Course Hero. "Candide Study Guide." Course Hero. 23 Sep. 2016. Web. 20 Sep. 2018. <https://www.coursehero.com/lit/Candide/>.
Course Hero. (2016, September 23). Candide Study Guide. In Course Hero. Retrieved September 20, 2018, from https://www.coursehero.com/lit/Candide/
(Course Hero, 2016)
Course Hero. "Candide Study Guide." September 23, 2016. Accessed September 20, 2018. https://www.coursehero.com/lit/Candide/.
Course Hero, "Candide Study Guide," September 23, 2016, accessed September 20, 2018, https://www.coursehero.com/lit/Candide/.
As they sail to Constantinople with Cacambo, Candide and Martin discuss their evening with the six fallen kings. They learn that Cunégonde is a slave for a Turkish prince and has become very ugly. All of the gold and jewels Cacambo liberated from El Dorado are now gone; some were used to pay off the governor of Buenos Aires, and the rest were taken by a pirate. Hearing this news, Candide asks Martin if he is to be more pitied than the kings.
Candide pays a ransom to release Cacambo. Along with Martin they board a ship headed for Propontide, where Cunégonde is being held. Two galley slaves (forced to row the boat) look familiar to Candide, and for good reason. They are Pangloss and the Young Baron, both seemingly back from the dead. Candide pays ransoms for his friends, and they make their way to Propontide.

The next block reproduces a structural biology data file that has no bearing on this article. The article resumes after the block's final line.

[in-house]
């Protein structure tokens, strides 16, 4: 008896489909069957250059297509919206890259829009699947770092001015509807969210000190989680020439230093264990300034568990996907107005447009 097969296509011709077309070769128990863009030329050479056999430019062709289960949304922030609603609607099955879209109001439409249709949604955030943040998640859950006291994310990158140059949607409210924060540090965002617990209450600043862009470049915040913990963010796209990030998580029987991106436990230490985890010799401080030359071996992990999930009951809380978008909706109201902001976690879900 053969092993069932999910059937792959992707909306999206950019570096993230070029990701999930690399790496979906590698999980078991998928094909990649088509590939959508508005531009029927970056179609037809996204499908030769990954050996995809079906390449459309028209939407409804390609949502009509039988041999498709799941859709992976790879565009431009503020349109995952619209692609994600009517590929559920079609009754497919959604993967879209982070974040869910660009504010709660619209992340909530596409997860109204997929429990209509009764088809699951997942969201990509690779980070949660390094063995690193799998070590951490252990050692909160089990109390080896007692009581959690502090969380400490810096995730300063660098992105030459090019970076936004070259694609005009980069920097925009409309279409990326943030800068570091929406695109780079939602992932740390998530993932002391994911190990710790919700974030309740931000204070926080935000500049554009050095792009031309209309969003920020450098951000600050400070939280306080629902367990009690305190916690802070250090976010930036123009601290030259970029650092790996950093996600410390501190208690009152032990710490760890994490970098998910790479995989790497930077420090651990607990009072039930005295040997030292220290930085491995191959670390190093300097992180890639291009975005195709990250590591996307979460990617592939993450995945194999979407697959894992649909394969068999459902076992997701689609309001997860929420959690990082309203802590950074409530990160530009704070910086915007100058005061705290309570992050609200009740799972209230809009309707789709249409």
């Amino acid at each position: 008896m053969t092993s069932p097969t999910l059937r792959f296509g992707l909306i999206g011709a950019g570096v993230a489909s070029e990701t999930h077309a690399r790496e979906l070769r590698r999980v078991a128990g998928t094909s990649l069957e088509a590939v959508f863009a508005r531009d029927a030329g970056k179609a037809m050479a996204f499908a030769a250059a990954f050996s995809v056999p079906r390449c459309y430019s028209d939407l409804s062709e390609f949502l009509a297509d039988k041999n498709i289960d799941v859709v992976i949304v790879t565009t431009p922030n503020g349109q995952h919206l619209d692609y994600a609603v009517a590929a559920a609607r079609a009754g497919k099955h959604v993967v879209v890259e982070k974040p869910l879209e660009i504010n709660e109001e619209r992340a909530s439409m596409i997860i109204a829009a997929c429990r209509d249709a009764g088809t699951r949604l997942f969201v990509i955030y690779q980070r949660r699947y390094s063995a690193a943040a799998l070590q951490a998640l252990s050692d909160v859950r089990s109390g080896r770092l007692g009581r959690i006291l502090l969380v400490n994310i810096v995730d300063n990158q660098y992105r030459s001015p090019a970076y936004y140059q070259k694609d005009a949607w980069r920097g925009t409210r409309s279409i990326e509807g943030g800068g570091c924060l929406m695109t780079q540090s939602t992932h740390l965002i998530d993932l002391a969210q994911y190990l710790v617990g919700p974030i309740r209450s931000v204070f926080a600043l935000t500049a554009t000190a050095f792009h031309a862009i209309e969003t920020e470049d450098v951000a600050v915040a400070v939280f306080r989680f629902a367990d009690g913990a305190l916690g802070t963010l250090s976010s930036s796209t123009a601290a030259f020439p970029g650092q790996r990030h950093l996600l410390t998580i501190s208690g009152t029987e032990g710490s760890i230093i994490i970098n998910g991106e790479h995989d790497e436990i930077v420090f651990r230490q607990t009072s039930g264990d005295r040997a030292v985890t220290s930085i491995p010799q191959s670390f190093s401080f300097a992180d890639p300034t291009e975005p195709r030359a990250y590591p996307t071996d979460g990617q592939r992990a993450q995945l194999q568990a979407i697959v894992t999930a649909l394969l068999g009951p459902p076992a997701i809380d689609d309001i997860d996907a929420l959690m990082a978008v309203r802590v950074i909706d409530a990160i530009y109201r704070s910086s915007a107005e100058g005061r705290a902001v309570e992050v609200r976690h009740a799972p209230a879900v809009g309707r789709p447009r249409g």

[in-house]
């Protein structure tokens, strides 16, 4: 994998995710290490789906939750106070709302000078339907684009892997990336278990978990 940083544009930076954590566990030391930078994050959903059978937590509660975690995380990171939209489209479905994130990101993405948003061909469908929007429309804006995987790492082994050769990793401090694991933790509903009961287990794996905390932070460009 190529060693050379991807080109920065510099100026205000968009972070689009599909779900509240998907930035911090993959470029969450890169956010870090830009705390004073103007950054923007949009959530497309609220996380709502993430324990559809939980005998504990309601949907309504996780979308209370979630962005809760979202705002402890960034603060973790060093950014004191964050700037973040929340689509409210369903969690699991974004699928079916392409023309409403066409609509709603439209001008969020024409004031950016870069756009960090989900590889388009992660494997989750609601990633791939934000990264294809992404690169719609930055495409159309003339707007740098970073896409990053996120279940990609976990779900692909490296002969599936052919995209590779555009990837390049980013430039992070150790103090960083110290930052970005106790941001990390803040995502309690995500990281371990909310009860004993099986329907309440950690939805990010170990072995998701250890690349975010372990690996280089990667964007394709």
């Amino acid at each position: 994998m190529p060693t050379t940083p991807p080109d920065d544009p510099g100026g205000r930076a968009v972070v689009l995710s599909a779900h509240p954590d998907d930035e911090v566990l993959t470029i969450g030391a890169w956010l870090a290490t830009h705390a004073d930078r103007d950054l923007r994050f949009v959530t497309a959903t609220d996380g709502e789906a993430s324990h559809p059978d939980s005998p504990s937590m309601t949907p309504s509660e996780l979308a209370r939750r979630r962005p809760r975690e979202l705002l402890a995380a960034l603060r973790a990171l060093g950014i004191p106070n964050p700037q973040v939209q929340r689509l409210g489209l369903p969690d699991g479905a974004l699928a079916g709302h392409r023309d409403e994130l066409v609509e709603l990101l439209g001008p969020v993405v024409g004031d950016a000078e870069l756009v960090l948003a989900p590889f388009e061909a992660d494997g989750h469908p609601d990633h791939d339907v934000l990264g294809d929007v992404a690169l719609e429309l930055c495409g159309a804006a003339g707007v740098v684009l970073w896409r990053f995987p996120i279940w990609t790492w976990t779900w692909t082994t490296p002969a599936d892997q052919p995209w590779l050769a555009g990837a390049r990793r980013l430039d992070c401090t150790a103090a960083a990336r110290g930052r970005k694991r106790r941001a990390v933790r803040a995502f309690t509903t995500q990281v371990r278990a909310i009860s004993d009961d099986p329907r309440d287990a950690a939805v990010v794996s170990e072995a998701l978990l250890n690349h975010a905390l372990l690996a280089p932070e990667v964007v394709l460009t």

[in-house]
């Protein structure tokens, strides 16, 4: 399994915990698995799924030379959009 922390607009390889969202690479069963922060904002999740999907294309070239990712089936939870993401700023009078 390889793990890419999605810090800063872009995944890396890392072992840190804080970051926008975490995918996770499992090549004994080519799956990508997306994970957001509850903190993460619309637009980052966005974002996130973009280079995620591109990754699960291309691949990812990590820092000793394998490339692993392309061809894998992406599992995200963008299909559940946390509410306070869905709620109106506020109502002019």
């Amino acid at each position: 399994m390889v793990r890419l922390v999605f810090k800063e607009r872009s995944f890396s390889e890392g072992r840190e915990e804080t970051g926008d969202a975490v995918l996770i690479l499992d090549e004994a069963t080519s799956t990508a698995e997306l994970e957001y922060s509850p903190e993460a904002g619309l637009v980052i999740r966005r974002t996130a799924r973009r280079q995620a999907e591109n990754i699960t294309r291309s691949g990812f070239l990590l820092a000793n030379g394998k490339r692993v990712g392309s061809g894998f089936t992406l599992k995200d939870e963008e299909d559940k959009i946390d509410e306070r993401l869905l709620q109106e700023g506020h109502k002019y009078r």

Though he has lost most of his fortune, Candide thinks he's much better off than the deposed rulers, for all he really needs is the love of a beautiful woman. His discovery that Cunégonde has lost her good looks comes as something of a blow. Martin has neither pity nor empathy for Candide and the ex-kings, saying, "I can only presume that there are millions of people on this earth who are many times more to be pitied." Loss of power and fortune are nothing compared to the loss of family, an affliction which Martin suffers every day.
Yet even those who suffer in Candide get a second chance. The resurrections of Pangloss and the Young Baron afford both characters the opportunity to make amends for their previous misdeeds. It remains to be seen whether or not they will redeem themselves.